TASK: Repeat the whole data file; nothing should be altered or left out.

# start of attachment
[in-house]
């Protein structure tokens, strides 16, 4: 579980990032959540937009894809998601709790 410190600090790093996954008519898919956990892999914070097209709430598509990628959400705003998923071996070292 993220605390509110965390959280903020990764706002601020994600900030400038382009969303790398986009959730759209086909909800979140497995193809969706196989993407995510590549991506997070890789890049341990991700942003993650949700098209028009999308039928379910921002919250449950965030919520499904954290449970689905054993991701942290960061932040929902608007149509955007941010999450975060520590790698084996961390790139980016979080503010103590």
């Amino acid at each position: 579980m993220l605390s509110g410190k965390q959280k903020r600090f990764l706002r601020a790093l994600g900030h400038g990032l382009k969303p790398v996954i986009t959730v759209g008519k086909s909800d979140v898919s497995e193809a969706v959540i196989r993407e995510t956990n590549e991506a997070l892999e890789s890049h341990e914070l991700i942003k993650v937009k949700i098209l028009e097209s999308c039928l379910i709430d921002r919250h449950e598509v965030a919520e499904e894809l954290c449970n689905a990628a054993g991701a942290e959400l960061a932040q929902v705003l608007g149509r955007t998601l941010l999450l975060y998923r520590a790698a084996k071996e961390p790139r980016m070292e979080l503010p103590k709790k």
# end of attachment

[in-house]
């Protein structure tokens, strides 16, 4: 579980990032959540937009894809998601709790 410190600090790093996954008519898919956990892999914070097209709430598509990628959400705003998923071996070292 993220605390509110965390959280903020990764706002601020994600900030400038382009969303790398986009959730759209086909909800979140497995193809969706196989993407995510590549991506997070890789890049341990991700942003993650949700098209028009999308039928379910921002919250449950965030919520499904954290449970689905054993991701942290960061932040929902608007149509955007941010999450975060520590790698084996961390790139980016979080503010103590």
């Amino acid at each position: 579980m993220l605390s509110g410190k965390q959280k903020r600090f990764l706002r601020a790093l994600g900030h400038g990032l382009k969303p790398v996954i986009t959730v759209g008519k086909s909800d979140v898919s497995e193809a969706v959540i196989r993407e995510t956990n590549e991506a997070l892999e890789s890049h341990e914070l991700i942003k993650v937009k949700i098209l028009e097209s999308c039928l379910i709430d921002r919250h449950e598509v965030a919520e499904e894809l954290c449970n689905a990628a054993g991701a942290e959400l960061a932040q929902v705003l608007g149509r955007t998601l941010l999450l975060y998923r520590a790698a084996k071996e961390p790139r980016m070292e979080l503010p103590k709790k």